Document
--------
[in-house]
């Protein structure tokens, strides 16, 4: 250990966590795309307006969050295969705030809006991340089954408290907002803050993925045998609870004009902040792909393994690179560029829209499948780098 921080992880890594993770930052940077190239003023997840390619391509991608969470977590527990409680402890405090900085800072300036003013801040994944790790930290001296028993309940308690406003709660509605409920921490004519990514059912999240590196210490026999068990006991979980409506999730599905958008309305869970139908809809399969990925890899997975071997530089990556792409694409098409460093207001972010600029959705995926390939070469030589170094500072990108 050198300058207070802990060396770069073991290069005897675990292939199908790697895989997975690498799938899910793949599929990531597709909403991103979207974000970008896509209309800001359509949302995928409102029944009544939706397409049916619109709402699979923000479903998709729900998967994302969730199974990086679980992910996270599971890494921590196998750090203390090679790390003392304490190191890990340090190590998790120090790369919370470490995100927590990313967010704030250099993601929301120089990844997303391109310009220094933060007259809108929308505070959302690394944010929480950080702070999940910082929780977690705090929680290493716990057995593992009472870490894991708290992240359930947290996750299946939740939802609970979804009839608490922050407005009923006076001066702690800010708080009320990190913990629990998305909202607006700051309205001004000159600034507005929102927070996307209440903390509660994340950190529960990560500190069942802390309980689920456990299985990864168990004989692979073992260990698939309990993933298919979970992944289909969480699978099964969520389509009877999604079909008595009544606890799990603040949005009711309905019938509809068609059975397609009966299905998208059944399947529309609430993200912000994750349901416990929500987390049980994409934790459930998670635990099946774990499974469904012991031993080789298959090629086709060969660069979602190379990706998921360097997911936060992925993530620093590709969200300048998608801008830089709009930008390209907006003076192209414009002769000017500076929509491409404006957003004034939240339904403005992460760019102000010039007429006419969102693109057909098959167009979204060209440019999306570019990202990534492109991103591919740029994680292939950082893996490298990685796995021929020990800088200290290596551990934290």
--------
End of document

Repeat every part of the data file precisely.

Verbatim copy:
[in-house]
């Protein structure tokens, strides 16, 4: 250990966590795309307006969050295969705030809006991340089954408290907002803050993925045998609870004009902040792909393994690179560029829209499948780098 921080992880890594993770930052940077190239003023997840390619391509991608969470977590527990409680402890405090900085800072300036003013801040994944790790930290001296028993309940308690406003709660509605409920921490004519990514059912999240590196210490026999068990006991979980409506999730599905958008309305869970139908809809399969990925890899997975071997530089990556792409694409098409460093207001972010600029959705995926390939070469030589170094500072990108 050198300058207070802990060396770069073991290069005897675990292939199908790697895989997975690498799938899910793949599929990531597709909403991103979207974000970008896509209309800001359509949302995928409102029944009544939706397409049916619109709402699979923000479903998709729900998967994302969730199974990086679980992910996270599971890494921590196998750090203390090679790390003392304490190191890990340090190590998790120090790369919370470490995100927590990313967010704030250099993601929301120089990844997303391109310009220094933060007259809108929308505070959302690394944010929480950080702070999940910082929780977690705090929680290493716990057995593992009472870490894991708290992240359930947290996750299946939740939802609970979804009839608490922050407005009923006076001066702690800010708080009320990190913990629990998305909202607006700051309205001004000159600034507005929102927070996307209440903390509660994340950190529960990560500190069942802390309980689920456990299985990864168990004989692979073992260990698939309990993933298919979970992944289909969480699978099964969520389509009877999604079909008595009544606890799990603040949005009711309905019938509809068609059975397609009966299905998208059944399947529309609430993200912000994750349901416990929500987390049980994409934790459930998670635990099946774990499974469904012991031993080789298959090629086709060969660069979602190379990706998921360097997911936060992925993530620093590709969200300048998608801008830089709009930008390209907006003076192209414009002769000017500076929509491409404006957003004034939240339904403005992460760019102000010039007429006419969102693109057909098959167009979204060209440019999306570019990202990534492109991103591919740029994680292939950082893996490298990685796995021929020990800088200290290596551990934290």